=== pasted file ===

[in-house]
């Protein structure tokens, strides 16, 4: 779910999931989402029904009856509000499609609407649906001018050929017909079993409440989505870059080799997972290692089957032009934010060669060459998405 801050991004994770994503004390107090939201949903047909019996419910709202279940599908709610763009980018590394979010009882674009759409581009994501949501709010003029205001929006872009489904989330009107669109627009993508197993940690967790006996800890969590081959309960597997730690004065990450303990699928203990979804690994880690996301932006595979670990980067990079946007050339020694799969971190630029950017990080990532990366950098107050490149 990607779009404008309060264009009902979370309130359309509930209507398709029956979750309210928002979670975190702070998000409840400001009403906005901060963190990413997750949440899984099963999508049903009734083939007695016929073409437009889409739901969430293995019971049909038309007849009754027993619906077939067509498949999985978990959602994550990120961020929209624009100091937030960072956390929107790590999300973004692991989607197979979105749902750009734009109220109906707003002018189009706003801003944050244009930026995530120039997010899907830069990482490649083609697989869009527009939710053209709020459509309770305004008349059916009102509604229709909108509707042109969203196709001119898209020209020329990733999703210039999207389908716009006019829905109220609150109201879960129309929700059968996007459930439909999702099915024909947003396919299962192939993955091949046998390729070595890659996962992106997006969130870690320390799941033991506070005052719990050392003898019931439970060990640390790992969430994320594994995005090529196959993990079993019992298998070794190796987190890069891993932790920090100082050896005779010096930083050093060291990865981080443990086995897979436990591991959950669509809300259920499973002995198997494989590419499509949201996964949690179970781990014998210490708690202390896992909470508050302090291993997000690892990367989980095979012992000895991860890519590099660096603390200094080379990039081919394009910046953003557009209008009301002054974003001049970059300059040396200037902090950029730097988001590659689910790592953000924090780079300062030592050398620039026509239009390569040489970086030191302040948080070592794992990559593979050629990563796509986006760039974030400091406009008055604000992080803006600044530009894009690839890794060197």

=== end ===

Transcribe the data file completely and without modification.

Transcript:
[in-house]
């Protein structure tokens, strides 16, 4: 779910999931989402029904009856509000499609609407649906001018050929017909079993409440989505870059080799997972290692089957032009934010060669060459998405 801050991004994770994503004390107090939201949903047909019996419910709202279940599908709610763009980018590394979010009882674009759409581009994501949501709010003029205001929006872009489904989330009107669109627009993508197993940690967790006996800890969590081959309960597997730690004065990450303990699928203990979804690994880690996301932006595979670990980067990079946007050339020694799969971190630029950017990080990532990366950098107050490149 990607779009404008309060264009009902979370309130359309509930209507398709029956979750309210928002979670975190702070998000409840400001009403906005901060963190990413997750949440899984099963999508049903009734083939007695016929073409437009889409739901969430293995019971049909038309007849009754027993619906077939067509498949999985978990959602994550990120961020929209624009100091937030960072956390929107790590999300973004692991989607197979979105749902750009734009109220109906707003002018189009706003801003944050244009930026995530120039997010899907830069990482490649083609697989869009527009939710053209709020459509309770305004008349059916009102509604229709909108509707042109969203196709001119898209020209020329990733999703210039999207389908716009006019829905109220609150109201879960129309929700059968996007459930439909999702099915024909947003396919299962192939993955091949046998390729070595890659996962992106997006969130870690320390799941033991506070005052719990050392003898019931439970060990640390790992969430994320594994995005090529196959993990079993019992298998070794190796987190890069891993932790920090100082050896005779010096930083050093060291990865981080443990086995897979436990591991959950669509809300259920499973002995198997494989590419499509949201996964949690179970781990014998210490708690202390896992909470508050302090291993997000690892990367989980095979012992000895991860890519590099660096603390200094080379990039081919394009910046953003557009209008009301002054974003001049970059300059040396200037902090950029730097988001590659689910790592953000924090780079300062030592050398620039026509239009390569040489970086030191302040948080070592794992990559593979050629990563796509986006760039974030400091406009008055604000992080803006600044530009894009690839890794060197």